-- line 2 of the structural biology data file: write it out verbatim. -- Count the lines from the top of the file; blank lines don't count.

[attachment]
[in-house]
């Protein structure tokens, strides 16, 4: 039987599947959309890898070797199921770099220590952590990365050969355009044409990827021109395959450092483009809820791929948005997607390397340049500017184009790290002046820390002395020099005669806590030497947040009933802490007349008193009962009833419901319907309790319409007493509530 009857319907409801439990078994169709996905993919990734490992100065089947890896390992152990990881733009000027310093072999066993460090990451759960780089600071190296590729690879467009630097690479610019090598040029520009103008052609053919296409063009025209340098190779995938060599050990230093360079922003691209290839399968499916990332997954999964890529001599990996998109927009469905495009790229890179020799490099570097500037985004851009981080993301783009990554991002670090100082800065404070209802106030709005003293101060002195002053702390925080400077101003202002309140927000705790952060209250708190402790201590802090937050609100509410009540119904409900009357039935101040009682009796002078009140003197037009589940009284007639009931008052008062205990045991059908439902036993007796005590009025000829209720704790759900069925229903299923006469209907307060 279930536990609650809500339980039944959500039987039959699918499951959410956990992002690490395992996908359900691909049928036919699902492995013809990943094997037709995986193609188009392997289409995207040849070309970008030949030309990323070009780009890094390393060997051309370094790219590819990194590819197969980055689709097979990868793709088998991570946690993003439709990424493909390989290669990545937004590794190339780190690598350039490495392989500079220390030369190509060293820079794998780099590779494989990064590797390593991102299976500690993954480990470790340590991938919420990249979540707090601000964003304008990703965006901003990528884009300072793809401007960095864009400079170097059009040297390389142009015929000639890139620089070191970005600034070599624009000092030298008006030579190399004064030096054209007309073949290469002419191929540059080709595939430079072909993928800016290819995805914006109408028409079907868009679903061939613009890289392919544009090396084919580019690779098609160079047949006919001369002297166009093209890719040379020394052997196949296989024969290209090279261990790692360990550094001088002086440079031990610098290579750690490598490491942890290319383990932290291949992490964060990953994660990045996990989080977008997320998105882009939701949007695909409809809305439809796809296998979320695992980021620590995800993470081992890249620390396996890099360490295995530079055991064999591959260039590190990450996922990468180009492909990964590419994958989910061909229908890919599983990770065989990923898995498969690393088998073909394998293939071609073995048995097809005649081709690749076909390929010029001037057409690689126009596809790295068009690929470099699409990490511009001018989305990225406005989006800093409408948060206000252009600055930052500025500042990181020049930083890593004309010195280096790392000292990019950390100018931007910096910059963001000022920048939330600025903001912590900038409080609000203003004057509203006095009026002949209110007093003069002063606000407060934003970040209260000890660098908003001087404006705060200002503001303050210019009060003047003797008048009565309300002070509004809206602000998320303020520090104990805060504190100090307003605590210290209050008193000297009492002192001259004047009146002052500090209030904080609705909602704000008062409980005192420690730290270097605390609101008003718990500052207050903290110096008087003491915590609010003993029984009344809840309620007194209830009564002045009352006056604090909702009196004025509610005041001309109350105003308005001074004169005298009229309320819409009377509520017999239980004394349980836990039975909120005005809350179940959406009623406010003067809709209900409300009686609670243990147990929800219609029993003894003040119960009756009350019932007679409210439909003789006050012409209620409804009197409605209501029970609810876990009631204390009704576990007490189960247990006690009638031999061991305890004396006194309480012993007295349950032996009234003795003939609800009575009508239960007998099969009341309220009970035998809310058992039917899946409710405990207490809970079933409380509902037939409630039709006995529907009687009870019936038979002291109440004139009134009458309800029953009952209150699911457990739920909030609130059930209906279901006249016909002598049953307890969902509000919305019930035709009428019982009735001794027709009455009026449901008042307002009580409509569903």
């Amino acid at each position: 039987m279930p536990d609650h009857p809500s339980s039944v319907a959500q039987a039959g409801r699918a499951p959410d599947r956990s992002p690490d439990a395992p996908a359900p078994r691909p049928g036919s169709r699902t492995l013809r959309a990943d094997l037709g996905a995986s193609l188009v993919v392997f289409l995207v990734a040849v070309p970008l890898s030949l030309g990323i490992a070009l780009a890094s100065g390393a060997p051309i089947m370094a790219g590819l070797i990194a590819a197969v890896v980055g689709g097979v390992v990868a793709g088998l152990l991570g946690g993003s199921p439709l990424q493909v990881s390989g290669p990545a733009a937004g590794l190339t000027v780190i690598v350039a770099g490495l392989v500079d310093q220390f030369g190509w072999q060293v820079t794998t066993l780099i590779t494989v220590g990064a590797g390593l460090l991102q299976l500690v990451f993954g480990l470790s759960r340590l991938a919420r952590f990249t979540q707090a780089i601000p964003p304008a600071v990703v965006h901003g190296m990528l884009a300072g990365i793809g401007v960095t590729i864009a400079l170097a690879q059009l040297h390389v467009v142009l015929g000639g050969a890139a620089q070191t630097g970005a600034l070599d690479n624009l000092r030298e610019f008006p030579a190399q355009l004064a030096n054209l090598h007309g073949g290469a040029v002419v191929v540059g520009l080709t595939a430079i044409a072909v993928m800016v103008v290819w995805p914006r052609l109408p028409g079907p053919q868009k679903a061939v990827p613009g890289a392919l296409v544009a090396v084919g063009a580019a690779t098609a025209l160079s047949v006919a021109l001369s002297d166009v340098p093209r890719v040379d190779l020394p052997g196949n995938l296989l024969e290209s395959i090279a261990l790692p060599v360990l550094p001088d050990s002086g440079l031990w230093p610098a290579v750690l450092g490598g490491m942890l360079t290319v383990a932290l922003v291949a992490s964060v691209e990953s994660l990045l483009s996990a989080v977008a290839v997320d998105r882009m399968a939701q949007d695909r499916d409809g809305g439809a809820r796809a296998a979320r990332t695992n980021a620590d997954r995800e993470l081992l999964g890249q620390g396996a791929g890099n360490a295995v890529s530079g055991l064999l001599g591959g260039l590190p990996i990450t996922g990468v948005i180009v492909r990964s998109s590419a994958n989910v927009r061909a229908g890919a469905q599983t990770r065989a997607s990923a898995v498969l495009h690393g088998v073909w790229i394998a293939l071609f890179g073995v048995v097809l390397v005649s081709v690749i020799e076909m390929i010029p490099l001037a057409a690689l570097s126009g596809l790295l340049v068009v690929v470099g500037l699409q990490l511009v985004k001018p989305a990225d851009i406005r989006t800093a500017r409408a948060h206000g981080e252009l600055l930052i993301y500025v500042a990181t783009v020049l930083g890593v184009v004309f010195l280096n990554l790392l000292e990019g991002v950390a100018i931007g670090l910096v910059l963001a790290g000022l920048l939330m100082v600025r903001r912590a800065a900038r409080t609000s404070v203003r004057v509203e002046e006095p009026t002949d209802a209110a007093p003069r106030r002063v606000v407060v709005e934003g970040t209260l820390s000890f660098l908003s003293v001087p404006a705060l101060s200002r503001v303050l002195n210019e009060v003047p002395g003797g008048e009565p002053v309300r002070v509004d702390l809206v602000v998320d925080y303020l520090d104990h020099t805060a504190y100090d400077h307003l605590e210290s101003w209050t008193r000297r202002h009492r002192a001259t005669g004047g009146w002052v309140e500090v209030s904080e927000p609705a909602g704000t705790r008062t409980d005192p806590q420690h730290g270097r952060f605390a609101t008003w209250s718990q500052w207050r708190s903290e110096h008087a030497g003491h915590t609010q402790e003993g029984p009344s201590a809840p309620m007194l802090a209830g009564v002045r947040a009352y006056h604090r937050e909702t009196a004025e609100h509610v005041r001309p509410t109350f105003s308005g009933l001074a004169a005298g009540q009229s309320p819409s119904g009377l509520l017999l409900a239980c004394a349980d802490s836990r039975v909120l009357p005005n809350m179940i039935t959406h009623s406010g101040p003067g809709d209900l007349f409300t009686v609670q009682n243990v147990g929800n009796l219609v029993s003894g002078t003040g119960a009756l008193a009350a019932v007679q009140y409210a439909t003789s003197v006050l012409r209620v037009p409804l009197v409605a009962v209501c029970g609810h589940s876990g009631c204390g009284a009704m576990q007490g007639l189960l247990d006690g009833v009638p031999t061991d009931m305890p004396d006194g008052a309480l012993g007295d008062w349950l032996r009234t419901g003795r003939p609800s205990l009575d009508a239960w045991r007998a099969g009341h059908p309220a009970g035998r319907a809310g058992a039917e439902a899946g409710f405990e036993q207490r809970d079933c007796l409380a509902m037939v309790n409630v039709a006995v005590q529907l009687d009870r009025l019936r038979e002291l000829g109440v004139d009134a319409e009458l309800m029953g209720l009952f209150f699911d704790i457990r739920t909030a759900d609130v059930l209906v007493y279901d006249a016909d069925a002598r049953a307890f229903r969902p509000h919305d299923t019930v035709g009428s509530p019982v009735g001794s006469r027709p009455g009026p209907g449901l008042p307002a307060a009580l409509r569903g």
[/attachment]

């Protein structure tokens, strides 16, 4: 039987599947959309890898070797199921770099220590952590990365050969355009044409990827021109395959450092483009809820791929948005997607390397340049500017184009790290002046820390002395020099005669806590030497947040009933802490007349008193009962009833419901319907309790319409007493509530 009857319907409801439990078994169709996905993919990734490992100065089947890896390992152990990881733009000027310093072999066993460090990451759960780089600071190296590729690879467009630097690479610019090598040029520009103008052609053919296409063009025209340098190779995938060599050990230093360079922003691209290839399968499916990332997954999964890529001599990996998109927009469905495009790229890179020799490099570097500037985004851009981080993301783009990554991002670090100082800065404070209802106030709005003293101060002195002053702390925080400077101003202002309140927000705790952060209250708190402790201590802090937050609100509410009540119904409900009357039935101040009682009796002078009140003197037009589940009284007639009931008052008062205990045991059908439902036993007796005590009025000829209720704790759900069925229903299923006469209907307060 279930536990609650809500339980039944959500039987039959699918499951959410956990992002690490395992996908359900691909049928036919699902492995013809990943094997037709995986193609188009392997289409995207040849070309970008030949030309990323070009780009890094390393060997051309370094790219590819990194590819197969980055689709097979990868793709088998991570946690993003439709990424493909390989290669990545937004590794190339780190690598350039490495392989500079220390030369190509060293820079794998780099590779494989990064590797390593991102299976500690993954480990470790340590991938919420990249979540707090601000964003304008990703965006901003990528884009300072793809401007960095864009400079170097059009040297390389142009015929000639890139620089070191970005600034070599624009000092030298008006030579190399004064030096054209007309073949290469002419191929540059080709595939430079072909993928800016290819995805914006109408028409079907868009679903061939613009890289392919544009090396084919580019690779098609160079047949006919001369002297166009093209890719040379020394052997196949296989024969290209090279261990790692360990550094001088002086440079031990610098290579750690490598490491942890290319383990932290291949992490964060990953994660990045996990989080977008997320998105882009939701949007695909409809809305439809796809296998979320695992980021620590995800993470081992890249620390396996890099360490295995530079055991064999591959260039590190990450996922990468180009492909990964590419994958989910061909229908890919599983990770065989990923898995498969690393088998073909394998293939071609073995048995097809005649081709690749076909390929010029001037057409690689126009596809790295068009690929470099699409990490511009001018989305990225406005989006800093409408948060206000252009600055930052500025500042990181020049930083890593004309010195280096790392000292990019950390100018931007910096910059963001000022920048939330600025903001912590900038409080609000203003004057509203006095009026002949209110007093003069002063606000407060934003970040209260000890660098908003001087404006705060200002503001303050210019009060003047003797008048009565309300002070509004809206602000998320303020520090104990805060504190100090307003605590210290209050008193000297009492002192001259004047009146002052500090209030904080609705909602704000008062409980005192420690730290270097605390609101008003718990500052207050903290110096008087003491915590609010003993029984009344809840309620007194209830009564002045009352006056604090909702009196004025509610005041001309109350105003308005001074004169005298009229309320819409009377509520017999239980004394349980836990039975909120005005809350179940959406009623406010003067809709209900409300009686609670243990147990929800219609029993003894003040119960009756009350019932007679409210439909003789006050012409209620409804009197409605209501029970609810876990009631204390009704576990007490189960247990006690009638031999061991305890004396006194309480012993007295349950032996009234003795003939609800009575009508239960007998099969009341309220009970035998809310058992039917899946409710405990207490809970079933409380509902037939409630039709006995529907009687009870019936038979002291109440004139009134009458309800029953009952209150699911457990739920909030609130059930209906279901006249016909002598049953307890969902509000919305019930035709009428019982009735001794027709009455009026449901008042307002009580409509569903």